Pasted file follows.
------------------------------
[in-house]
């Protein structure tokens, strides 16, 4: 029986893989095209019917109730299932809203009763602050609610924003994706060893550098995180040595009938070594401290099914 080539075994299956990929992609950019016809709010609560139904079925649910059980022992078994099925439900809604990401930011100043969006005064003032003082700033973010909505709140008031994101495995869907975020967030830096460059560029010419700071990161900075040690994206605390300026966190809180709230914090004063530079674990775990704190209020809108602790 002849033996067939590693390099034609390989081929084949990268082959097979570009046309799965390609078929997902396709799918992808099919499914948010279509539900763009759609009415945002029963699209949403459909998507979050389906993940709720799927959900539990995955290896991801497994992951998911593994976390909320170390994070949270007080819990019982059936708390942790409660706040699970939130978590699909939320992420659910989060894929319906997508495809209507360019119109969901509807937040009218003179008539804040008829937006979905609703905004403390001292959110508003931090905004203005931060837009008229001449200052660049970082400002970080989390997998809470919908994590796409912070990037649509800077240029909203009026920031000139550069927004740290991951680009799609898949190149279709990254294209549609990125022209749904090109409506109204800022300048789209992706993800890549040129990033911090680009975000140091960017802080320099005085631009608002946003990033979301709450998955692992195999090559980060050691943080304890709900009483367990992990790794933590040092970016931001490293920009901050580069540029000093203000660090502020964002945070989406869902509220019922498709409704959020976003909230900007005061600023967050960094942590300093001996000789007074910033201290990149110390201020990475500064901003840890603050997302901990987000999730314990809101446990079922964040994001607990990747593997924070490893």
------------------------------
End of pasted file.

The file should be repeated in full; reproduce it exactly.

[in-house]
């Protein structure tokens, strides 16, 4: 029986893989095209019917109730299932809203009763602050609610924003994706060893550098995180040595009938070594401290099914 080539075994299956990929992609950019016809709010609560139904079925649910059980022992078994099925439900809604990401930011100043969006005064003032003082700033973010909505709140008031994101495995869907975020967030830096460059560029010419700071990161900075040690994206605390300026966190809180709230914090004063530079674990775990704190209020809108602790 002849033996067939590693390099034609390989081929084949990268082959097979570009046309799965390609078929997902396709799918992808099919499914948010279509539900763009759609009415945002029963699209949403459909998507979050389906993940709720799927959900539990995955290896991801497994992951998911593994976390909320170390994070949270007080819990019982059936708390942790409660706040699970939130978590699909939320992420659910989060894929319906997508495809209507360019119109969901509807937040009218003179008539804040008829937006979905609703905004403390001292959110508003931090905004203005931060837009008229001449200052660049970082400002970080989390997998809470919908994590796409912070990037649509800077240029909203009026920031000139550069927004740290991951680009799609898949190149279709990254294209549609990125022209749904090109409506109204800022300048789209992706993800890549040129990033911090680009975000140091960017802080320099005085631009608002946003990033979301709450998955692992195999090559980060050691943080304890709900009483367990992990790794933590040092970016931001490293920009901050580069540029000093203000660090502020964002945070989406869902509220019922498709409704959020976003909230900007005061600023967050960094942590300093001996000789007074910033201290990149110390201020990475500064901003840890603050997302901990987000999730314990809101446990079922964040994001607990990747593997924070490893």